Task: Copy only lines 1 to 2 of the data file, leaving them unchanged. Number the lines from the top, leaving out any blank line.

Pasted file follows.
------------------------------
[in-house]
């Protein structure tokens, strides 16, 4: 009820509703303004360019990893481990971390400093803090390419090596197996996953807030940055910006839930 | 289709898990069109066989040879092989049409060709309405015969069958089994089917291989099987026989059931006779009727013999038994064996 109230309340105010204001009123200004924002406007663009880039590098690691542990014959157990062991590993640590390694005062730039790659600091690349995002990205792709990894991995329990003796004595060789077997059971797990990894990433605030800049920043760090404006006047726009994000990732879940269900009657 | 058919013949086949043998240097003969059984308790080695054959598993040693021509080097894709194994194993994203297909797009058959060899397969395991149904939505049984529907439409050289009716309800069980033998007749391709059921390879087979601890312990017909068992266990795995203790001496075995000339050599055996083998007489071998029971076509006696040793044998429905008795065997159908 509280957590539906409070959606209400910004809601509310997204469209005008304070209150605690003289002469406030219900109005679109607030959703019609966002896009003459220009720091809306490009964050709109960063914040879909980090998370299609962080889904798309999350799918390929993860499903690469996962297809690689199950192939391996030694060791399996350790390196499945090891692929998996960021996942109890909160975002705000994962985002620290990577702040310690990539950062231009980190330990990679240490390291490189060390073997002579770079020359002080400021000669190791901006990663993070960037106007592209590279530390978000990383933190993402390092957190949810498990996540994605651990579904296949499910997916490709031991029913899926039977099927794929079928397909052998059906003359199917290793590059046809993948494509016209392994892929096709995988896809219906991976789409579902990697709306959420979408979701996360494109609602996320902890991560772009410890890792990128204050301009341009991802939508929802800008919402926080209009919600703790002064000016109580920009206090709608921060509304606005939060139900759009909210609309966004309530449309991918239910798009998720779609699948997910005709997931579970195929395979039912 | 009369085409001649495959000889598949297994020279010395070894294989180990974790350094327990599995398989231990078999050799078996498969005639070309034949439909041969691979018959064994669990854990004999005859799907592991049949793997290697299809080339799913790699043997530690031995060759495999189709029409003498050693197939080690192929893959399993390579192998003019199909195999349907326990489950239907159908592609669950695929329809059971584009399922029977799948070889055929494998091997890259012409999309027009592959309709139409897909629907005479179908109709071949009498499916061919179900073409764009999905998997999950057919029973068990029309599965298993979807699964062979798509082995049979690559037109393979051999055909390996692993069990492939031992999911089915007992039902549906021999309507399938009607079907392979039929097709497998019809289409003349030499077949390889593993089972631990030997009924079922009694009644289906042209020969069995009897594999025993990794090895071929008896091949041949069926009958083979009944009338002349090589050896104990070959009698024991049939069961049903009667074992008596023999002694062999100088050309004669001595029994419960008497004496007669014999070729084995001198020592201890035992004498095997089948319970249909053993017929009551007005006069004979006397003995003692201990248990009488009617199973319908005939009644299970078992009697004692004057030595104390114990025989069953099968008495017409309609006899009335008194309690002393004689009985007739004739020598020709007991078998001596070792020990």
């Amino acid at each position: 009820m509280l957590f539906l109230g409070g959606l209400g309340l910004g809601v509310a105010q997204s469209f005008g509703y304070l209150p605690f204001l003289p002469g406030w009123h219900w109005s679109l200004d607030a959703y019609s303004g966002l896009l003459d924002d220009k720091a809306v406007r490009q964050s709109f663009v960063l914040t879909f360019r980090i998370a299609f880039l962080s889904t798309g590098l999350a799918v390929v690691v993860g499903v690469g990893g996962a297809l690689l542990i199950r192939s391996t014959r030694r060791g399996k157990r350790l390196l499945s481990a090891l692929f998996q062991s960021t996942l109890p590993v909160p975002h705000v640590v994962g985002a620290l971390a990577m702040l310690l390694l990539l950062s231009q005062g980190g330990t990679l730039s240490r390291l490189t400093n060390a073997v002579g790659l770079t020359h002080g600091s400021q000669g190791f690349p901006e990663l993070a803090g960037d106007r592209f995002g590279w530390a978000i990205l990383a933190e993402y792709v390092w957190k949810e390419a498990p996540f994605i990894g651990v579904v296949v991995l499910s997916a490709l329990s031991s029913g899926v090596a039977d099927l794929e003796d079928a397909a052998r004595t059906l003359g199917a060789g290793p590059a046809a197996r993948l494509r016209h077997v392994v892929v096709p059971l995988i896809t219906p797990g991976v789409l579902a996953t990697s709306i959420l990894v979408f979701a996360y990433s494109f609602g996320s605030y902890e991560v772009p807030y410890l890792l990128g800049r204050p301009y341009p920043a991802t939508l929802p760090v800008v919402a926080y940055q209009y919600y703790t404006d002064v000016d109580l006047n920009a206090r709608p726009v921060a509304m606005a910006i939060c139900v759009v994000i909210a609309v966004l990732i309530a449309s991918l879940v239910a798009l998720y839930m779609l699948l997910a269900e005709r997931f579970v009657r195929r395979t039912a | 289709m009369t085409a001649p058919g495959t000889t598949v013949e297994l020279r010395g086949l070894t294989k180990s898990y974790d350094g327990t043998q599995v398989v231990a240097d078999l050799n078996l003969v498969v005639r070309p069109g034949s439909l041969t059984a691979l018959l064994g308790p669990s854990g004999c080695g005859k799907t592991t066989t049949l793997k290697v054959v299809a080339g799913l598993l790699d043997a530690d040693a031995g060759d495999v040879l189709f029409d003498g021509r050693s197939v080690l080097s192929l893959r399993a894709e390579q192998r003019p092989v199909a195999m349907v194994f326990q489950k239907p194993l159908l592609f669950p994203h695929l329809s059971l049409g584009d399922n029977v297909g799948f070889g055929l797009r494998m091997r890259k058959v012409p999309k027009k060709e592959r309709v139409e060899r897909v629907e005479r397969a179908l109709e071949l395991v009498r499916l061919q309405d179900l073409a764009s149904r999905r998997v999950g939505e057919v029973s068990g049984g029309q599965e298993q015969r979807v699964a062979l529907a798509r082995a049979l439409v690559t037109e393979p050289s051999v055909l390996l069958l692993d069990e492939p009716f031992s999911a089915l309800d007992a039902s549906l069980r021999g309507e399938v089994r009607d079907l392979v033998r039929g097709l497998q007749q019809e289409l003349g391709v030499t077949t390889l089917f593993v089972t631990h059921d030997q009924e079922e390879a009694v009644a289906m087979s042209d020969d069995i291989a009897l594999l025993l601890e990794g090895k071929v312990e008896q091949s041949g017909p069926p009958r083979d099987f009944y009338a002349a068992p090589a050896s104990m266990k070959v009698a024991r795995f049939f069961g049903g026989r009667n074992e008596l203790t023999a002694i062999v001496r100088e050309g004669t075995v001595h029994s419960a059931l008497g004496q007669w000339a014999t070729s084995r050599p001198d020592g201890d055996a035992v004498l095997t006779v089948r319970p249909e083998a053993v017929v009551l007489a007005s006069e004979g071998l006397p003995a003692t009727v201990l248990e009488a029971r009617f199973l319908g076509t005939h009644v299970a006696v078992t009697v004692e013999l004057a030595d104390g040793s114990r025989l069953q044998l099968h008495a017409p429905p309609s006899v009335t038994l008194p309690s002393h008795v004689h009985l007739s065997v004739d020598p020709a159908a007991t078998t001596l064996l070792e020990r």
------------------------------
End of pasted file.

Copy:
[in-house]
């Protein structure tokens, strides 16, 4: 009820509703303004360019990893481990971390400093803090390419090596197996996953807030940055910006839930 | 289709898990069109066989040879092989049409060709309405015969069958089994089917291989099987026989059931006779009727013999038994064996 109230309340105010204001009123200004924002406007663009880039590098690691542990014959157990062991590993640590390694005062730039790659600091690349995002990205792709990894991995329990003796004595060789077997059971797990990894990433605030800049920043760090404006006047726009994000990732879940269900009657 | 058919013949086949043998240097003969059984308790080695054959598993040693021509080097894709194994194993994203297909797009058959060899397969395991149904939505049984529907439409050289009716309800069980033998007749391709059921390879087979601890312990017909068992266990795995203790001496075995000339050599055996083998007489071998029971076509006696040793044998429905008795065997159908 509280957590539906409070959606209400910004809601509310997204469209005008304070209150605690003289002469406030219900109005679109607030959703019609966002896009003459220009720091809306490009964050709109960063914040879909980090998370299609962080889904798309999350799918390929993860499903690469996962297809690689199950192939391996030694060791399996350790390196499945090891692929998996960021996942109890909160975002705000994962985002620290990577702040310690990539950062231009980190330990990679240490390291490189060390073997002579770079020359002080400021000669190791901006990663993070960037106007592209590279530390978000990383933190993402390092957190949810498990996540994605651990579904296949499910997916490709031991029913899926039977099927794929079928397909052998059906003359199917290793590059046809993948494509016209392994892929096709995988896809219906991976789409579902990697709306959420979408979701996360494109609602996320902890991560772009410890890792990128204050301009341009991802939508929802800008919402926080209009919600703790002064000016109580920009206090709608921060509304606005939060139900759009909210609309966004309530449309991918239910798009998720779609699948997910005709997931579970195929395979039912 | 009369085409001649495959000889598949297994020279010395070894294989180990974790350094327990599995398989231990078999050799078996498969005639070309034949439909041969691979018959064994669990854990004999005859799907592991049949793997290697299809080339799913790699043997530690031995060759495999189709029409003498050693197939080690192929893959399993390579192998003019199909195999349907326990489950239907159908592609669950695929329809059971584009399922029977799948070889055929494998091997890259012409999309027009592959309709139409897909629907005479179908109709071949009498499916061919179900073409764009999905998997999950057919029973068990029309599965298993979807699964062979798509082995049979690559037109393979051999055909390996692993069990492939031992999911089915007992039902549906021999309507399938009607079907392979039929097709497998019809289409003349030499077949390889593993089972631990030997009924079922009694009644289906042209020969069995009897594999025993990794090895071929008896091949041949069926009958083979009944009338002349090589050896104990070959009698024991049939069961049903009667074992008596023999002694062999100088050309004669001595029994419960008497004496007669014999070729084995001198020592201890035992004498095997089948319970249909053993017929009551007005006069004979006397003995003692201990248990009488009617199973319908005939009644299970078992009697004692004057030595104390114990025989069953099968008495017409309609006899009335008194309690002393004689009985007739004739020598020709007991078998001596070792020990």